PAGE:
[aprssig] APRS buoy - transmit power and antenna?
scott at opentrac.org
Tue Sep 11 00:19:19 CDT 2007
Assuming you're in the open ocean and only care about hitting a
satellite, is the J-pole going to give you a suitable radiation pattern?
Or would a 1/4 wave be better?
R. Simmons wrote:
> You folks should consider wave height also... in calm seas, not a problem,
> but heavy swells in a storm can easily render a buoy obscure ( in a trough )
> and therefore "intermittant".
> ----- Original Message -----
> From: "Steve Noskowicz" <noskosteve at yahoo.com>
> To: "TAPR APRS Mailing List" <aprssig at lists.tapr.org>
> Sent: Monday, September 10, 2007 9:07 PM
> Subject: Re: [aprssig] APRS buoy - transmit power and antenna?
>> Oh, We noticed.
>> The attached "Line-of-Sight" spreadsheet agrees
>> pretty close to the URL you posted. It is not clear
>> if that one has any diffraction correction. I made
>> this sheet in response to questions about UHF
>> controlled UAVs my son is designing.
>> Looks like about 9-10 miles for a bouy to a 30'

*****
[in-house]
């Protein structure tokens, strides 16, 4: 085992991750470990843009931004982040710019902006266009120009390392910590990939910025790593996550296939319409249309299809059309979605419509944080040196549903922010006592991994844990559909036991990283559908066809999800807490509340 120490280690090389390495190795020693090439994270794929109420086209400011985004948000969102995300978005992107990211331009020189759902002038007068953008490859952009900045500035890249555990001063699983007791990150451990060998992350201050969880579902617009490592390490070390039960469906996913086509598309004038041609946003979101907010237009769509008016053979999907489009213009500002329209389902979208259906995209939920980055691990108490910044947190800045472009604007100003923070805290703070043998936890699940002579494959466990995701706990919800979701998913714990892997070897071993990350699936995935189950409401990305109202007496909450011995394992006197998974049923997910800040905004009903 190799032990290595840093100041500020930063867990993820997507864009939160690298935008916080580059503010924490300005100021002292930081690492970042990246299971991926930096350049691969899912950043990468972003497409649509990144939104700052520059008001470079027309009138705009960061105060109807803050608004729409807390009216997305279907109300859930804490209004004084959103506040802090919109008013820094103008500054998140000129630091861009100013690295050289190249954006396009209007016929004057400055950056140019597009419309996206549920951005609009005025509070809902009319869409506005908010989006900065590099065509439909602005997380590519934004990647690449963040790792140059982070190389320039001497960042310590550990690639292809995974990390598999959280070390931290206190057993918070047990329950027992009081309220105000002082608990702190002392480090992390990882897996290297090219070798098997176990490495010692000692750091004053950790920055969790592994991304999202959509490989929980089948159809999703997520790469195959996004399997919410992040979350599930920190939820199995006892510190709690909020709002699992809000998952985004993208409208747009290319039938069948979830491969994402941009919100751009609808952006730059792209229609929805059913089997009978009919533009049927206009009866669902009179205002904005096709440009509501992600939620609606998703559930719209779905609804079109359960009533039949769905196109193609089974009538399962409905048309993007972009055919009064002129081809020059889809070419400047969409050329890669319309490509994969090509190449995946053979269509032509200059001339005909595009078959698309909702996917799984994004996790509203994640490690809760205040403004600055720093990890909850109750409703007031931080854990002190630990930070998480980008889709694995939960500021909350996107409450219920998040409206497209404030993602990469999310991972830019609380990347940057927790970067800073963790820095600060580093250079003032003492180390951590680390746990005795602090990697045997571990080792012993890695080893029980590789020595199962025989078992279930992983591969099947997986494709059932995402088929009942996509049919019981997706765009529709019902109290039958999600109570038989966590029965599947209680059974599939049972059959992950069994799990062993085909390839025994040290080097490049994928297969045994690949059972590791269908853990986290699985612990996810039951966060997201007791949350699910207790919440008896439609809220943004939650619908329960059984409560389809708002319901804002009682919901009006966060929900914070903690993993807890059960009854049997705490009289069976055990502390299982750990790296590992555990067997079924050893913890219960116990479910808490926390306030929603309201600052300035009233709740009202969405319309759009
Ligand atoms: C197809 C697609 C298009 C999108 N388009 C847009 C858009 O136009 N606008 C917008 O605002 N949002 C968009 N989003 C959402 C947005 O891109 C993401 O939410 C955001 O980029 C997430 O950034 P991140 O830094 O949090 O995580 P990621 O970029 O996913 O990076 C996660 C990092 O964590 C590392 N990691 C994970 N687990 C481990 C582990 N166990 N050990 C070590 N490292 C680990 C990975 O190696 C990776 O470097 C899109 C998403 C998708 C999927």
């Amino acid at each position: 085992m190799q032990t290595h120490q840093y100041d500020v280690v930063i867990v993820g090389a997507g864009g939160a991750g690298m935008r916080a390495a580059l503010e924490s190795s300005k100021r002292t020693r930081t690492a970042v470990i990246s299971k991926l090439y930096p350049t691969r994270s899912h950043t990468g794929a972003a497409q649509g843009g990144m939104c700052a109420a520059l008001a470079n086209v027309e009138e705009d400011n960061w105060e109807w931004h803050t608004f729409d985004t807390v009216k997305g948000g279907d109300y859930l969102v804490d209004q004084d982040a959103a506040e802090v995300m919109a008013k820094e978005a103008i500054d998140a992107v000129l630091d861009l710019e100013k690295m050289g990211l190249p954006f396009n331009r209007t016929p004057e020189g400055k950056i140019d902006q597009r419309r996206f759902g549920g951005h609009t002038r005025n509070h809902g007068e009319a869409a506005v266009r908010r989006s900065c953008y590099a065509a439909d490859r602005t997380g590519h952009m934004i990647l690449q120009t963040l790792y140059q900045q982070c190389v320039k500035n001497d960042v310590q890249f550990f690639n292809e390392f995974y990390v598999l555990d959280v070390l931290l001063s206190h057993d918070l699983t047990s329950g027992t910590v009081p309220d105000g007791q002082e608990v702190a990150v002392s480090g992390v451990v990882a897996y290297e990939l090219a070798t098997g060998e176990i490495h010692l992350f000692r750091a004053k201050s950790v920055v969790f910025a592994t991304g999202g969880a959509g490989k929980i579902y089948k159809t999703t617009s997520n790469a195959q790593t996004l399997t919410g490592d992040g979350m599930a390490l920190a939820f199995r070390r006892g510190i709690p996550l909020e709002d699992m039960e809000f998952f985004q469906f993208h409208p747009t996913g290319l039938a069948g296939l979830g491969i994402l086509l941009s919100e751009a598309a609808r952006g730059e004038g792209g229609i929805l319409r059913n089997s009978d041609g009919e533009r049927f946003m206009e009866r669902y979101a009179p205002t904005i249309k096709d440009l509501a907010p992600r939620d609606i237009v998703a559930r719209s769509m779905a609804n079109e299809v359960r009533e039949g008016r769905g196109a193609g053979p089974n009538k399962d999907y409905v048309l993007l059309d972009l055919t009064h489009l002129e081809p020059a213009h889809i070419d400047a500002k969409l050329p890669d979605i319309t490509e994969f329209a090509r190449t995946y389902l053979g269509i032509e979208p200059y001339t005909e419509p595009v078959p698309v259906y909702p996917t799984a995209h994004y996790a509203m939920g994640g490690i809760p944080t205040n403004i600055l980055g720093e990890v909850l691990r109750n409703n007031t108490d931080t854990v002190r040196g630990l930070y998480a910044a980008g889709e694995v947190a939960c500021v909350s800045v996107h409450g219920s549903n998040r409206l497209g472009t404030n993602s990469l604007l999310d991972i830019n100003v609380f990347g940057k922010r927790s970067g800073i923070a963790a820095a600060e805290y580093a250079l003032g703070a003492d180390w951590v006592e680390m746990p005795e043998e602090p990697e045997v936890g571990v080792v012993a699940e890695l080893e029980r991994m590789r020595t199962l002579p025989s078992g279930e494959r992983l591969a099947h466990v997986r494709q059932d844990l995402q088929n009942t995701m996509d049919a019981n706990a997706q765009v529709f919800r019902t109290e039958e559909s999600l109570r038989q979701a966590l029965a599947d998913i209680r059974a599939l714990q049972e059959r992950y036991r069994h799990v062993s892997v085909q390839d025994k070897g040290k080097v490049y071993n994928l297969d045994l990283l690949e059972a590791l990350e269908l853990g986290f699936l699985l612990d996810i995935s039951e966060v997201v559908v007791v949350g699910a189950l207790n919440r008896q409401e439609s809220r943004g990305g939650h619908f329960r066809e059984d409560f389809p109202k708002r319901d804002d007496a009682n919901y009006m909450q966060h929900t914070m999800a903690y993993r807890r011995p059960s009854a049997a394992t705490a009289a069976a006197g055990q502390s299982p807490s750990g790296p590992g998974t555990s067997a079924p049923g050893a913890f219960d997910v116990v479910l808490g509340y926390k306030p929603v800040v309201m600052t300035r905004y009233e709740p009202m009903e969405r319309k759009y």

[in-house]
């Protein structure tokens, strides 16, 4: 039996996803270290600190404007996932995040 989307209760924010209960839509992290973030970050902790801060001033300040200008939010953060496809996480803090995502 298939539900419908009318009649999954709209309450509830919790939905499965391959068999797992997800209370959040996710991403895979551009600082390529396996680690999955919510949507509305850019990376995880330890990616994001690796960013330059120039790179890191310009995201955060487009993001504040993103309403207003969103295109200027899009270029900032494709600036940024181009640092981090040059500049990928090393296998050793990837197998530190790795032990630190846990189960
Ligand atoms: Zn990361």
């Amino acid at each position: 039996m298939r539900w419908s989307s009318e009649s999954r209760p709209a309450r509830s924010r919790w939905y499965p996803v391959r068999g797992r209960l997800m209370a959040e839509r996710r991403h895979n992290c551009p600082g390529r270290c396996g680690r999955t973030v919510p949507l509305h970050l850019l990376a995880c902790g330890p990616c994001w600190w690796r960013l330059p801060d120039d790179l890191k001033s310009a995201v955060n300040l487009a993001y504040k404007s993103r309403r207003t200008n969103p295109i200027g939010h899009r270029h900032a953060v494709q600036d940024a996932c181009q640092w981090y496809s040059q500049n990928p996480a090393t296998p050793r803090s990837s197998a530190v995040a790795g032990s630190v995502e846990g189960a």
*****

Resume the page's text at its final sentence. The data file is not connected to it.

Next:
>> station...ignoring any ducting of course. Would make
>> an interesting experiment, though. You might hit a
>> satellite at times, but 300mw. sounds pretty thin.
>> 73, Steve, K9DCI--- "Jan T. Pharo" <la2bba at jpharo.net>
>>> "Richard Amirault" <ramirault at verizon.net>, Mon, 10
>>> Sep 2007 15:23:06
>>>> No one seems to have noticed my comment on limited
>>> distance of line of sight
>>>> due to curvature of the earth.[...snip...]
>>> In eyeheight from a small craft (where you stand
>>> with the feet approximately at sea level) we learnt
>> in my boating course that I'd have the horizon about 3
>> nautical miles away (and the web site mentioned above
>> tell me the same). It might be a good idea to build
>> the buoy so the antenna is as high above the water
>>> as possible, in order to increase the distance to
>> the horizon (and possibly reach a digipeater on a
>> tower ashore)
>>> 73 de Jan, LA2BBA
>>> Hvaler, Norway
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>>> aprssig at lists.tapr.org
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